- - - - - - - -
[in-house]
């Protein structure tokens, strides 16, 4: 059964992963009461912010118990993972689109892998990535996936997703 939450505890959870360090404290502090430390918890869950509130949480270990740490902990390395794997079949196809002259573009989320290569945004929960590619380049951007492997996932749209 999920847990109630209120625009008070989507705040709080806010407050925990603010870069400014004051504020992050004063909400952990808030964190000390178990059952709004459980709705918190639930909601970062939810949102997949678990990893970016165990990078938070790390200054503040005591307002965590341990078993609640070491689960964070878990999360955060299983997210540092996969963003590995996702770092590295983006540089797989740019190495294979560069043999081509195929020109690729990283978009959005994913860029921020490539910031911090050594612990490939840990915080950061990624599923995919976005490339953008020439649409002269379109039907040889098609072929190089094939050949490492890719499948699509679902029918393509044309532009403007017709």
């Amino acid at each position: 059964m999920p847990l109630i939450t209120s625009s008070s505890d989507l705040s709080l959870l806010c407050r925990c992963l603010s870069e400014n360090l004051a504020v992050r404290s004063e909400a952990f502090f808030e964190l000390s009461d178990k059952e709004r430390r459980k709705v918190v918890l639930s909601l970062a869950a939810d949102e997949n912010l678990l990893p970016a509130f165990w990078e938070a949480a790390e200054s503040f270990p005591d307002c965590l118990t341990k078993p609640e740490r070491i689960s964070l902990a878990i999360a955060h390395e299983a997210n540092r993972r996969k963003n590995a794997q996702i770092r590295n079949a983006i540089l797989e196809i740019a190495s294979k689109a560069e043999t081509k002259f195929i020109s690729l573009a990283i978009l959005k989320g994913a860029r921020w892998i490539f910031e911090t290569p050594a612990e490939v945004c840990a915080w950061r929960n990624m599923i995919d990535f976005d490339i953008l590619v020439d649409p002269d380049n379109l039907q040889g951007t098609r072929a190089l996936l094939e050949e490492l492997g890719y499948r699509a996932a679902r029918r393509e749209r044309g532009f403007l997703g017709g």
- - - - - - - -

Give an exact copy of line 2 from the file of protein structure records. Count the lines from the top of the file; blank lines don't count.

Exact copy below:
């Protein structure tokens, strides 16, 4: 059964992963009461912010118990993972689109892998990535996936997703 939450505890959870360090404290502090430390918890869950509130949480270990740490902990390395794997079949196809002259573009989320290569945004929960590619380049951007492997996932749209 999920847990109630209120625009008070989507705040709080806010407050925990603010870069400014004051504020992050004063909400952990808030964190000390178990059952709004459980709705918190639930909601970062939810949102997949678990990893970016165990990078938070790390200054503040005591307002965590341990078993609640070491689960964070878990999360955060299983997210540092996969963003590995996702770092590295983006540089797989740019190495294979560069043999081509195929020109690729990283978009959005994913860029921020490539910031911090050594612990490939840990915080950061990624599923995919976005490339953008020439649409002269379109039907040889098609072929190089094939050949490492890719499948699509679902029918393509044309532009403007017709």